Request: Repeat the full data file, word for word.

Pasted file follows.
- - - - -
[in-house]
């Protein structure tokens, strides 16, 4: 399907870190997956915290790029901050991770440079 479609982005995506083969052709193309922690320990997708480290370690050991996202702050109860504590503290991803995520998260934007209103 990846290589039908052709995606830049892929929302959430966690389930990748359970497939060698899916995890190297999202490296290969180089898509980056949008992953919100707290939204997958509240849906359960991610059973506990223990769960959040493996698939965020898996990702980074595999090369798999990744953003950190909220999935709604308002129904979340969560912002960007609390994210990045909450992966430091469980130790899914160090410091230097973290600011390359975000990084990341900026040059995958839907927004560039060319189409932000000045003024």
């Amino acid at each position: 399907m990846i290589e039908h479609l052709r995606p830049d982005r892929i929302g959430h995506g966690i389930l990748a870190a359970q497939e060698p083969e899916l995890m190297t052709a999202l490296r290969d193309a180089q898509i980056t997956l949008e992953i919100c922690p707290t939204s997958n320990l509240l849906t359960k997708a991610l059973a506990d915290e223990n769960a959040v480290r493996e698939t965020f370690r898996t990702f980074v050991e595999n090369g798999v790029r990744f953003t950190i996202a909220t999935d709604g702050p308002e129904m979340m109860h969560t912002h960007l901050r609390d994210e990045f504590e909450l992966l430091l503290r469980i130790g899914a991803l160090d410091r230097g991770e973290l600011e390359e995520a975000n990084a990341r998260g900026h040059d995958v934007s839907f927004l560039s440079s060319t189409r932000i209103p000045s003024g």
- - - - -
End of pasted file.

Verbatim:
[in-house]
């Protein structure tokens, strides 16, 4: 399907870190997956915290790029901050991770440079 479609982005995506083969052709193309922690320990997708480290370690050991996202702050109860504590503290991803995520998260934007209103 990846290589039908052709995606830049892929929302959430966690389930990748359970497939060698899916995890190297999202490296290969180089898509980056949008992953919100707290939204997958509240849906359960991610059973506990223990769960959040493996698939965020898996990702980074595999090369798999990744953003950190909220999935709604308002129904979340969560912002960007609390994210990045909450992966430091469980130790899914160090410091230097973290600011390359975000990084990341900026040059995958839907927004560039060319189409932000000045003024």
């Amino acid at each position: 399907m990846i290589e039908h479609l052709r995606p830049d982005r892929i929302g959430h995506g966690i389930l990748a870190a359970q497939e060698p083969e899916l995890m190297t052709a999202l490296r290969d193309a180089q898509i980056t997956l949008e992953i919100c922690p707290t939204s997958n320990l509240l849906t359960k997708a991610l059973a506990d915290e223990n769960a959040v480290r493996e698939t965020f370690r898996t990702f980074v050991e595999n090369g798999v790029r990744f953003t950190i996202a909220t999935d709604g702050p308002e129904m979340m109860h969560t912002h960007l901050r609390d994210e990045f504590e909450l992966l430091l503290r469980i130790g899914a991803l160090d410091r230097g991770e973290l600011e390359e995520a975000n990084a990341r998260g900026h040059d995958v934007s839907f927004l560039s440079s060319t189409r932000i209103p000045s003024g």